Lauren Erdreich

The conception of work and higher education among Israeli Arab women
Pages 129-140
Rachel Gali Cinamon, Halah Habayib, Margalit Ziv

Higher education among minorities: The Arab case
Pages 141-146
Alean Al-Krenawi

New Article: Gross-Manos & Ben-Arieh, How Subjective Well-Being Is Associated With Material Deprivation in Israeli 12-Year-Olds

Gross-Manos, D., and A. Ben-Arieh. “How Subjective Well-Being Is Associated With Material Deprivation and Social Exclusion in Israeli 12-Year-Olds.” American Journal of Orthopsychiatry (early view; online first).

 
URL: http://www.ncbi.nlm.nih.gov/pubmed/26986840

 
Abstract

The literature examining the relations between economic situation and happiness has focused almost exclusively on a household’s income as a proxy for economic situation and, accordingly, also focused chiefly on the adult population, excluding children and adolescents. To fill this gap, this study examines the relation between economic deprivation and happiness by using 2 alternative proxies: material deprivation and social exclusion. The study tests the relation of these measures to the most common measure for happiness-subjective well-being (SWB)-in a sample of Israeli 12-year-olds (N = 1,081). The study also examines the effects of culture and life circumstances on these complex relations. Findings show that both material deprivation and social exclusion are negatively associated with children’s SWB. Social exclusion explained a much larger percentage of children’s SWB, adding up to 20%. Furthermore, children who were identified as materially deprived and socially excluded were found to be at much greater risk for unhappiness. Material deprivation was found to be significantly more important to the SWB of males compared with females, and for Jews compared with Arabs. Finally, some implications for social policy and regarding the relation of economic situation and happiness are discussed.

 

 

 

New Article: Zeidner & Shani-Zinovich, Self-Concept in Gifted vs. Non-Identified Israeli Students

Zeidner, Moshe, and Inbal Shani-Zinovich. “A Comparison of Multiple Facets of Self-Concept in Gifted vs. Non-Identified Israeli Students.” High Ability Studies (early view; online first).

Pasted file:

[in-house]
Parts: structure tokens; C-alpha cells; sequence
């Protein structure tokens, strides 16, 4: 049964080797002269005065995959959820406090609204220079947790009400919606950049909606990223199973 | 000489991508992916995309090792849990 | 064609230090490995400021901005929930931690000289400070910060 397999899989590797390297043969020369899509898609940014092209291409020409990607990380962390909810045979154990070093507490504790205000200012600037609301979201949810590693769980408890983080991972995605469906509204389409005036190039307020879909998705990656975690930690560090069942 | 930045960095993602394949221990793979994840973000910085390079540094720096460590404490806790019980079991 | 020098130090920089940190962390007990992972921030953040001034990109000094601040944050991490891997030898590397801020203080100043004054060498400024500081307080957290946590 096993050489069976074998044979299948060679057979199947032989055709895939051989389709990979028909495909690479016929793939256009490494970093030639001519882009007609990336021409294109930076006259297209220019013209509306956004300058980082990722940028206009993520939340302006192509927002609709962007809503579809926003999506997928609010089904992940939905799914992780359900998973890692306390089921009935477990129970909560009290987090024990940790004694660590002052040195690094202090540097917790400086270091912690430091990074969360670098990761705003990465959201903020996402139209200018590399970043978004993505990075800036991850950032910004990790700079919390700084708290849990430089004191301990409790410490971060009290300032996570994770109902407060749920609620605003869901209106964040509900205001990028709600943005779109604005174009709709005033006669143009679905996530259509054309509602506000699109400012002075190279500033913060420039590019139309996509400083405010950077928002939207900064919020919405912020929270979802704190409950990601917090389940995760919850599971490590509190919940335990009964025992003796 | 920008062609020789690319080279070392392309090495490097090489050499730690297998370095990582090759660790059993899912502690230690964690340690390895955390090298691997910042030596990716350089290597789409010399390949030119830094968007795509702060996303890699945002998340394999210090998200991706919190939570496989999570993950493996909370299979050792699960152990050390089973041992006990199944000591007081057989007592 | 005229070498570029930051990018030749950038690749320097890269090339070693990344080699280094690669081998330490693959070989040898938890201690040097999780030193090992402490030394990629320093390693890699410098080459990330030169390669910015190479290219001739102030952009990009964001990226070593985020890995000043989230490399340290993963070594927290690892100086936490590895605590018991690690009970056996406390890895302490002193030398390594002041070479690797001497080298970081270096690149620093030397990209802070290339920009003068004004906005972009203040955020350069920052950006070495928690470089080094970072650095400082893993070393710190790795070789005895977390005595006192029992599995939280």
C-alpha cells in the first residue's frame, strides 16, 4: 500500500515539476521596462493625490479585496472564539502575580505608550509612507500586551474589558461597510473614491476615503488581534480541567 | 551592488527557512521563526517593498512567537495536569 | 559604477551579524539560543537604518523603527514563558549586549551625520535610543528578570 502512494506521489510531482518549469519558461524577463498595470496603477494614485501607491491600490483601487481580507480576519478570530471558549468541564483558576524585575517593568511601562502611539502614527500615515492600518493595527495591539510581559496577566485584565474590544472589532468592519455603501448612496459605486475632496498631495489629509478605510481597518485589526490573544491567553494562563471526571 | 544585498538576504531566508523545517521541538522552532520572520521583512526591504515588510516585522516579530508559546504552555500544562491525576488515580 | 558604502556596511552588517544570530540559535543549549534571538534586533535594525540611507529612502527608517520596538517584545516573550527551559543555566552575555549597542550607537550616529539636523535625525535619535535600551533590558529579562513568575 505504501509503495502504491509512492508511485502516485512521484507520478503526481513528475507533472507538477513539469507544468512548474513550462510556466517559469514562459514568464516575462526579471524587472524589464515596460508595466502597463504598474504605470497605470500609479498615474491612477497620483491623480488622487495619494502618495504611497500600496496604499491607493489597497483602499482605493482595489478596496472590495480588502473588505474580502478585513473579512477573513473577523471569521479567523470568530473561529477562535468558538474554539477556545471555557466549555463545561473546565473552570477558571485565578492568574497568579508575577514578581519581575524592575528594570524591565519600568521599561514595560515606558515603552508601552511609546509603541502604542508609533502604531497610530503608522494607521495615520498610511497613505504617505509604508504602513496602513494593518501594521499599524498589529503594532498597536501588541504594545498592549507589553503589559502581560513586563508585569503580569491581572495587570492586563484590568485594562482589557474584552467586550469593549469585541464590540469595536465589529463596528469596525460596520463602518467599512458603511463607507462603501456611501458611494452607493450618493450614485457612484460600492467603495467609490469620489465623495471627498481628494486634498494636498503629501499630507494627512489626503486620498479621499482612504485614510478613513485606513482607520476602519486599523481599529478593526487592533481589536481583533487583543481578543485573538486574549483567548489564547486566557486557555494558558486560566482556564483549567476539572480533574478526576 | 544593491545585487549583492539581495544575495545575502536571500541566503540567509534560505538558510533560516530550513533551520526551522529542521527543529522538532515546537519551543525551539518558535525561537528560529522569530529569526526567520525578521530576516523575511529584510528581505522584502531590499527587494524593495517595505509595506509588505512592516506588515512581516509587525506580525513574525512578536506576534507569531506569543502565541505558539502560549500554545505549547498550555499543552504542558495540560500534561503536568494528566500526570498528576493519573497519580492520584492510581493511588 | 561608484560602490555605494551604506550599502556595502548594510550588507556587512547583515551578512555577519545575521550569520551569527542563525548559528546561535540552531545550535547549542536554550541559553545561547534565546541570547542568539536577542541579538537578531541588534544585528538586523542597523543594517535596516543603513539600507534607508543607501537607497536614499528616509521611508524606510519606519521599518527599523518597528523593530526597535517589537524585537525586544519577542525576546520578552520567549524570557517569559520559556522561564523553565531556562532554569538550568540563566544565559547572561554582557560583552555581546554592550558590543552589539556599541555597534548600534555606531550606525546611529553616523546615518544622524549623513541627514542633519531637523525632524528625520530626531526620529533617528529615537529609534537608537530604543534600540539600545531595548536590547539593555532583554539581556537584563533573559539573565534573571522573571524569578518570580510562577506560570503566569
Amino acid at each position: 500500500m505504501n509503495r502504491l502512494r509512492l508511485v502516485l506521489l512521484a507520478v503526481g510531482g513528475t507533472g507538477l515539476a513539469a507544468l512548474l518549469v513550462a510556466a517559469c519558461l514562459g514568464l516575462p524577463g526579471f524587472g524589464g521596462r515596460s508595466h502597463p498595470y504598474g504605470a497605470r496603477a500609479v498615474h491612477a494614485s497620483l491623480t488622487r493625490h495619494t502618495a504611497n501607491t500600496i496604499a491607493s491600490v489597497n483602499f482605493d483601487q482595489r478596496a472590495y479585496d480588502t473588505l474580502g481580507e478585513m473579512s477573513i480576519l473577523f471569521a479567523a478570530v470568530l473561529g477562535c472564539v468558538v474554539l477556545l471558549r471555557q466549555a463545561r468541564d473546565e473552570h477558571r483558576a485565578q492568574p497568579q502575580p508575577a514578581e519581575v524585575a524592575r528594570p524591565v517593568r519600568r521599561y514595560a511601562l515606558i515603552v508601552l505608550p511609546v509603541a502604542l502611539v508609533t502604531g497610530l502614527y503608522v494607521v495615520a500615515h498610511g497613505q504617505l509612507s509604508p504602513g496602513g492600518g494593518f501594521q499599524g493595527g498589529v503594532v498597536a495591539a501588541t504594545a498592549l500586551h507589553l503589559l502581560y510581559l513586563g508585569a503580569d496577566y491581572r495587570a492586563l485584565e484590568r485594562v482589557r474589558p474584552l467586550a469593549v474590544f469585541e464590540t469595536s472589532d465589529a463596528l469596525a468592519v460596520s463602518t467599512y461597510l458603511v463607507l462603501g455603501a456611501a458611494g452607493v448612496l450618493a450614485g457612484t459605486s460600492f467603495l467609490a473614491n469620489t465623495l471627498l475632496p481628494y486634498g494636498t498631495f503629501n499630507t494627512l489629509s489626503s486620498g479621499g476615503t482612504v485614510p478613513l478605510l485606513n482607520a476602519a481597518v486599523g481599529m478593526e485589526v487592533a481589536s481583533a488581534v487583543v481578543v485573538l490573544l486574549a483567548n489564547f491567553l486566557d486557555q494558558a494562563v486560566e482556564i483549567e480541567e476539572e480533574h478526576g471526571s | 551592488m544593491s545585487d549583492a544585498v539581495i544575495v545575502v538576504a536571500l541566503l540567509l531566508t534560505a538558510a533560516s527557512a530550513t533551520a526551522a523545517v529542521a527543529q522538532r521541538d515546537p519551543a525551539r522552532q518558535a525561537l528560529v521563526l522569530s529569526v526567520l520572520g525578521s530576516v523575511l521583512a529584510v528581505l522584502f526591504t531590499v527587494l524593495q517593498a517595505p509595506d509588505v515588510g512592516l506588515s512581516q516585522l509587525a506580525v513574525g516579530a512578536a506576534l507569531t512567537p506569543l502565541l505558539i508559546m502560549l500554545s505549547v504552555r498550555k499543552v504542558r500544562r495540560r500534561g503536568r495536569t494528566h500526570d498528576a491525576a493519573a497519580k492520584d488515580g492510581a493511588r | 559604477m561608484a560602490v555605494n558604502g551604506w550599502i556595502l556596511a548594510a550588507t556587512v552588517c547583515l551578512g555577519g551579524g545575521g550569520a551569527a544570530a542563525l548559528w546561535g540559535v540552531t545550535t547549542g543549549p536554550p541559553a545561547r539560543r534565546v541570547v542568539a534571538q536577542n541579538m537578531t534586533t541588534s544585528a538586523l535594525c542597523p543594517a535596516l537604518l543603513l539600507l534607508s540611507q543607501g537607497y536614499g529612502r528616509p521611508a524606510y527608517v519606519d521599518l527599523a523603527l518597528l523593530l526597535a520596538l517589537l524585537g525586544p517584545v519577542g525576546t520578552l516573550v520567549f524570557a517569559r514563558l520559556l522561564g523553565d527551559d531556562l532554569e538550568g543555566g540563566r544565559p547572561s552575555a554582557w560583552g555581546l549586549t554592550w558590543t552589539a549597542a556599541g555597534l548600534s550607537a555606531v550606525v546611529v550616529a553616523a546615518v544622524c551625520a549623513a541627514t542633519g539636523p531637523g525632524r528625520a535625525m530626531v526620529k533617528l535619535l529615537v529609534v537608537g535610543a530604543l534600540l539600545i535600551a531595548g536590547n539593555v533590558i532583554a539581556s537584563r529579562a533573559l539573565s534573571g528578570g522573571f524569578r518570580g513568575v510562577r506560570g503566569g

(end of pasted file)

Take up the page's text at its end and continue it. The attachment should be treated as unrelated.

URL: http://dx.doi.org/10.1080/13598139.2015.1095076

Abstract

This study compares facets of self-concept in gifted and non-identified Israeli adolescent students. The self-concept mean score profile of gifted vs. non-selected Israeli students was significantly different, with gifted students reporting higher mean levels of academic self-concept, but lower mean levels of social, personal, and physical self-concepts when compared with their non-identified counterparts. Overall, gifted students showed different patterns of self-concept than their peers. The data are discussed in view of theory and past research in the gifted literature.

 

 

New Article: Gavriely-Nuri, The Outbreak of Peace in Israeli Children’s Periodicals, 1977–79

Gavriely-Nuri, Dalia. “The Outbreak of Peace in Israeli Children’s Periodicals, 1977–1979.” Journal of Multicultural Discourses (early view; online first).

 
URL: http://dx.doi.org/10.1080/17447143.2016.1153643

 
Abstract

This study focuses on two exceptional moments in the Egyptian–Israeli history of conflict: the visit of President Anwar Sadat to Jerusalem in November 1977 and the signing of the Israeli–Egyptian peace treaty in March 1979. Combining peace studies, cultural studies and discourse analysis, the article analyzes the response of Israeli most popular children’s periodicals to these dramatic peace events in real time, during the months in which they occurred. The article’s contribution to peace research lies in its ability to shed light on how intergenerational discourse conveys peace legacy, a relatively neglected arena in peace research. In doing so, it likewise focuses on the discursive ‘failures’ embedded in the Israeli peace discourse.